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Tennessee has licensed 255 pain clinics

Tennessee has licensed 255 pain clinics
CHATTANOOGA (AP) — The Tennessee Department of Health has issued licenses to 255 pain clinics since a new law took effect on Jan. 1 requiring the step.
The Chattanooga Times Free Press (http://bit.ly/SUcipc) reports that there are another 20 applications being reviewed, while 19 have been rejected.
The law imposes regulations on pain management clinics in an effort to crack down on so-called pill mills. In addition to licenses, the new regulations outlaw cash payments for treatment and require licensed physicians to be present in the clinic at least 20 percent of the time.
In an examination of licenses, the newspaper found the highest concentration of clinics was in the Northeast corner of the state and among rural counties of the Cumberland Plateau. It also found that some doctors serve as medical directors to as many as 11 clinics.
The licenses will give the state more information about the pain clinics, said state Sen. Andy Berke, D-Chattanooga, who co-sponsored the law.
“Once we get our hands around the scope of the problem, it makes it easier to figure out what the next step should be and will make the enforcement much easier,” Berke said.
Some counties, such as Coffee, have one clinic for fewer than 10,000 residents. Meanwhile, Hamilton County has about one clinic per 17,000 residents.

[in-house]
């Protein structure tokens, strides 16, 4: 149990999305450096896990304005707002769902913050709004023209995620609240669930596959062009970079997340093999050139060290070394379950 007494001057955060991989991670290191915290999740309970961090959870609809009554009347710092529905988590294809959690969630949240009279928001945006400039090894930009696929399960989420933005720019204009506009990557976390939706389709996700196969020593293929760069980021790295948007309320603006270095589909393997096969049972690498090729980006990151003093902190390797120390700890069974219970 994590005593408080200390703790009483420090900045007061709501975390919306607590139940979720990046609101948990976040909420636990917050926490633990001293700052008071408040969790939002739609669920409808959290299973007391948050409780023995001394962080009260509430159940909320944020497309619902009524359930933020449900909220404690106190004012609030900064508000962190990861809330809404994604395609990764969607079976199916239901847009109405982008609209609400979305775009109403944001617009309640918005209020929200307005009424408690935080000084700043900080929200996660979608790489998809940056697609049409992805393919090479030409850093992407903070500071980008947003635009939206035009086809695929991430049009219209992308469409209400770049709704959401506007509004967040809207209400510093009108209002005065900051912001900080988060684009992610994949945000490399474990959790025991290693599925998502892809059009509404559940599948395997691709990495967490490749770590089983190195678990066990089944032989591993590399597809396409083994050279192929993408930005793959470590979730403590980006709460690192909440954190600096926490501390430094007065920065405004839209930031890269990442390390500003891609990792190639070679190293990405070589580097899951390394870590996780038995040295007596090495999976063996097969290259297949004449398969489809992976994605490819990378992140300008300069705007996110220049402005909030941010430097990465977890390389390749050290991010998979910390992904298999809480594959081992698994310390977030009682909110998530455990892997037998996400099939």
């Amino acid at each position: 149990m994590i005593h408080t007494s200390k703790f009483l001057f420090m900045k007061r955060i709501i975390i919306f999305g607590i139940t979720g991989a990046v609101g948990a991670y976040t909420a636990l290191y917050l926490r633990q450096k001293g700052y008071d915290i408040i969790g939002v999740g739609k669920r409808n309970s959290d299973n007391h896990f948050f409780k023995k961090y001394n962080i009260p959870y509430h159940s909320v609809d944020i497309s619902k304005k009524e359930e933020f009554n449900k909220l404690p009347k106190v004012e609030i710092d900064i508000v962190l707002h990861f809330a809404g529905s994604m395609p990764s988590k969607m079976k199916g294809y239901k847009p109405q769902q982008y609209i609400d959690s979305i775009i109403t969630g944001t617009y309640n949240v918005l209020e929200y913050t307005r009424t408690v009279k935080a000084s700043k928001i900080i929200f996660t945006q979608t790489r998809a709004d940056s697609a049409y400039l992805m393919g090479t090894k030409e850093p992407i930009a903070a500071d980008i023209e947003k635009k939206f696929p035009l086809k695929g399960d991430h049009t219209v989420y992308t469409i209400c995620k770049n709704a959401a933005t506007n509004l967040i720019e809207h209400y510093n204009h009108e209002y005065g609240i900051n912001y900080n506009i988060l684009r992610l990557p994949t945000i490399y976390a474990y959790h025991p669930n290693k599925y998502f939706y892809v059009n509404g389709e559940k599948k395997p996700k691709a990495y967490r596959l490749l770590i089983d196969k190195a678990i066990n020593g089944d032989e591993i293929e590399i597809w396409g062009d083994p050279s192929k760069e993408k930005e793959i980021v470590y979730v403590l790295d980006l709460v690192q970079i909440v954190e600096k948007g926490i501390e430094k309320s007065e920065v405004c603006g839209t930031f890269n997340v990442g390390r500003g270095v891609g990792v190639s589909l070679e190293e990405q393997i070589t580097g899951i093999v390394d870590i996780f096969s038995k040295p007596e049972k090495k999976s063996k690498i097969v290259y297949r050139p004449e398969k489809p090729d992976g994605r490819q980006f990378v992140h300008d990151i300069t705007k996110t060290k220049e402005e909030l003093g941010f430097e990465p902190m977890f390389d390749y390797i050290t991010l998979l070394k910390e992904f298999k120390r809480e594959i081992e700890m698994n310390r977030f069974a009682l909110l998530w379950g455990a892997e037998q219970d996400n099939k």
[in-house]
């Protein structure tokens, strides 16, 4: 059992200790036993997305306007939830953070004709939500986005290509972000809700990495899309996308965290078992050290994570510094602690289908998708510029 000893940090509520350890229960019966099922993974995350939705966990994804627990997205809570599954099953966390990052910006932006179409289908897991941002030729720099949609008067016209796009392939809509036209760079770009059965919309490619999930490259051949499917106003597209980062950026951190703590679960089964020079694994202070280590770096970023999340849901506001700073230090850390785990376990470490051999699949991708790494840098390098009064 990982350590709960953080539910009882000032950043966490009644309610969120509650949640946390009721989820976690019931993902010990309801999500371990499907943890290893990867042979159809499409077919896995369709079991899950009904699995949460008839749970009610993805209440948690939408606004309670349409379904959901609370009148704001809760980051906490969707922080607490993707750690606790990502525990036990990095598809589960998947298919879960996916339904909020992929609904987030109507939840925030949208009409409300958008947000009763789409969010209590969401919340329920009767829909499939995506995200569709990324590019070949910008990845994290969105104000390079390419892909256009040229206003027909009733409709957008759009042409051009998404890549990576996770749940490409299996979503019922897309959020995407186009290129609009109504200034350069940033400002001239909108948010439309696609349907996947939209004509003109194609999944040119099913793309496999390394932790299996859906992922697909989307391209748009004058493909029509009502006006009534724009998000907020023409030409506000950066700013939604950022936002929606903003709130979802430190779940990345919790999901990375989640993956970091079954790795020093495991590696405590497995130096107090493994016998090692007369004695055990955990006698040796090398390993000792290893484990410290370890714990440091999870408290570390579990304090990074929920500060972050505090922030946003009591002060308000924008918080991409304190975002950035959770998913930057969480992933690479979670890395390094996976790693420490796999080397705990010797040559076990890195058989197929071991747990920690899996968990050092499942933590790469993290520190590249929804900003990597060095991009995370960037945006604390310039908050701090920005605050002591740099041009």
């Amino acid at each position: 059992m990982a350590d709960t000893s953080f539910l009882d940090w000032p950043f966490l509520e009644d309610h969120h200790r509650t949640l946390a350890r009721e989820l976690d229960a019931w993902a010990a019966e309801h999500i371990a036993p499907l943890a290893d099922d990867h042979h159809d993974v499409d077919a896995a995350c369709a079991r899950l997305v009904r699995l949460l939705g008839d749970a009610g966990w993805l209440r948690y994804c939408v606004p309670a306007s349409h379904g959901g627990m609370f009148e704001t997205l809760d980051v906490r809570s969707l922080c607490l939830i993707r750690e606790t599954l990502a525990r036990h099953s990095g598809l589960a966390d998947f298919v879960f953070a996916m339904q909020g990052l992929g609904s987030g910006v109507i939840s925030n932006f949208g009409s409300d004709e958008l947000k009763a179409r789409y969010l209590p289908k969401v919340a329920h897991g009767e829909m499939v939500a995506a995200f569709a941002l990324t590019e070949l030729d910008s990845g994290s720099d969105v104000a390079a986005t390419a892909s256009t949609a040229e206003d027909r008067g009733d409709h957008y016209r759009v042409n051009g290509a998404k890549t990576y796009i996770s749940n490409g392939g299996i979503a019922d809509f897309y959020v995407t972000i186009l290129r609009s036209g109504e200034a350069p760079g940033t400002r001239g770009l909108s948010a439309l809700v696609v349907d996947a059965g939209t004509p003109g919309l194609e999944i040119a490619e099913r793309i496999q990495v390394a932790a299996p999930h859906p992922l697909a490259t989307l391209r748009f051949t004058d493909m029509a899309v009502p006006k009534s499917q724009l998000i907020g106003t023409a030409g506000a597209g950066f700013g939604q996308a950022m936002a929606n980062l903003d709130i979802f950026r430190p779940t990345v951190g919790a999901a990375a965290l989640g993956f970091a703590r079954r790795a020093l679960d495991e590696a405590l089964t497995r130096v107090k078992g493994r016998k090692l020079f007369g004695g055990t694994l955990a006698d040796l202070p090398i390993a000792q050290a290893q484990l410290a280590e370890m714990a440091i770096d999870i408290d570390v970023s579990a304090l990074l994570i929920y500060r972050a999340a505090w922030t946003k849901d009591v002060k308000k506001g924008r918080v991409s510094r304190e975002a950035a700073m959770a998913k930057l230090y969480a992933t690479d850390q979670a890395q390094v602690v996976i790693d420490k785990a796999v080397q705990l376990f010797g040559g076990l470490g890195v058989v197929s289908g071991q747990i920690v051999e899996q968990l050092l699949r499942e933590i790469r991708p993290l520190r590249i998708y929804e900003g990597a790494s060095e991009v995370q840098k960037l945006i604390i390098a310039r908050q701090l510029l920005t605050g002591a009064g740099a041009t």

Michelle Long, assistant commissioner of Health Licensure and Regulation at the state Department of Health, said each clinic application is reviewed to make sure it meets the new requirements.
Long said she didn’t know there were 11 clinics with the same medical director, but noted that some clinics aren’t open five days a week so it would be possible for one medical director to serve numerous clinics.
Long said doctors don’t have to show documentation of the time they spend at each clinic, but state officials can access a doctor’s files.
Dr. John Blake, a Chattanooga pain management doctor, said he supports the law and wants to see even stronger measures put into place.
“There are loopholes in the law,” Blake said. “You have chiropractors and physicians who are using (clinics) as a business franchise for the purpose of profit, not the practice of medicine.”
Information from: Chattanooga Times Free Press, http://www.timesfreepress.com
Published in The Messenger 7.30.12

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